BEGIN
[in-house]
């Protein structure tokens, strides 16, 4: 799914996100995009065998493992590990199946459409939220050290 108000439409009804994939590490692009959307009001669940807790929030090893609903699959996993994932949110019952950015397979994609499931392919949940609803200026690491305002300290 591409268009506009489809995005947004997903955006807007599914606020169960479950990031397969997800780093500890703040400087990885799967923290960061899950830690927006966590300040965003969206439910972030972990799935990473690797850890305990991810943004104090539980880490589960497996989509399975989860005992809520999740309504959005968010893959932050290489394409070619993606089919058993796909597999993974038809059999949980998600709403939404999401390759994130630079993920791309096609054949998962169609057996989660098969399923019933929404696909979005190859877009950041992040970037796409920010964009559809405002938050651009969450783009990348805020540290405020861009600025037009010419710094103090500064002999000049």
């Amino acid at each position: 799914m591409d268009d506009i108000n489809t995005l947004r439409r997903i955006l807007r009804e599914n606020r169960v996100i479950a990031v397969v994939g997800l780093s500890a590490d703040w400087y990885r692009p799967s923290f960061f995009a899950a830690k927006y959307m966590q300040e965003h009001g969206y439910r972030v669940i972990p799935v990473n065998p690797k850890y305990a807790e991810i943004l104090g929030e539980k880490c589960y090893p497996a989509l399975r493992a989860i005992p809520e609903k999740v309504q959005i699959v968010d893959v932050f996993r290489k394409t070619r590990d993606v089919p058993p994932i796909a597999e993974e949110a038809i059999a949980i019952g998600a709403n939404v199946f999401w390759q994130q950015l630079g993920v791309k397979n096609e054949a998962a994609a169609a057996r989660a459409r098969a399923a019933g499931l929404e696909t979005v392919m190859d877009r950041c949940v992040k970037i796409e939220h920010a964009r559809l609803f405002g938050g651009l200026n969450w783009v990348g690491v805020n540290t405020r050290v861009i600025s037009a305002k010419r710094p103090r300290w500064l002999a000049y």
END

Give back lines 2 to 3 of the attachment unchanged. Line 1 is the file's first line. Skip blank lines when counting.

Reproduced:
């Protein structure tokens, strides 16, 4: 799914996100995009065998493992590990199946459409939220050290 108000439409009804994939590490692009959307009001669940807790929030090893609903699959996993994932949110019952950015397979994609499931392919949940609803200026690491305002300290 591409268009506009489809995005947004997903955006807007599914606020169960479950990031397969997800780093500890703040400087990885799967923290960061899950830690927006966590300040965003969206439910972030972990799935990473690797850890305990991810943004104090539980880490589960497996989509399975989860005992809520999740309504959005968010893959932050290489394409070619993606089919058993796909597999993974038809059999949980998600709403939404999401390759994130630079993920791309096609054949998962169609057996989660098969399923019933929404696909979005190859877009950041992040970037796409920010964009559809405002938050651009969450783009990348805020540290405020861009600025037009010419710094103090500064002999000049």
């Amino acid at each position: 799914m591409d268009d506009i108000n489809t995005l947004r439409r997903i955006l807007r009804e599914n606020r169960v996100i479950a990031v397969v994939g997800l780093s500890a590490d703040w400087y990885r692009p799967s923290f960061f995009a899950a830690k927006y959307m966590q300040e965003h009001g969206y439910r972030v669940i972990p799935v990473n065998p690797k850890y305990a807790e991810i943004l104090g929030e539980k880490c589960y090893p497996a989509l399975r493992a989860i005992p809520e609903k999740v309504q959005i699959v968010d893959v932050f996993r290489k394409t070619r590990d993606v089919p058993p994932i796909a597999e993974e949110a038809i059999a949980i019952g998600a709403n939404v199946f999401w390759q994130q950015l630079g993920v791309k397979n096609e054949a998962a994609a169609a057996r989660a459409r098969a399923a019933g499931l929404e696909t979005v392919m190859d877009r950041c949940v992040k970037i796409e939220h920010a964009r559809l609803f405002g938050g651009l200026n969450w783009v990348g690491v805020n540290t405020r050290v861009i600025s037009a305002k010419r710094p103090r300290w500064l002999a000049y």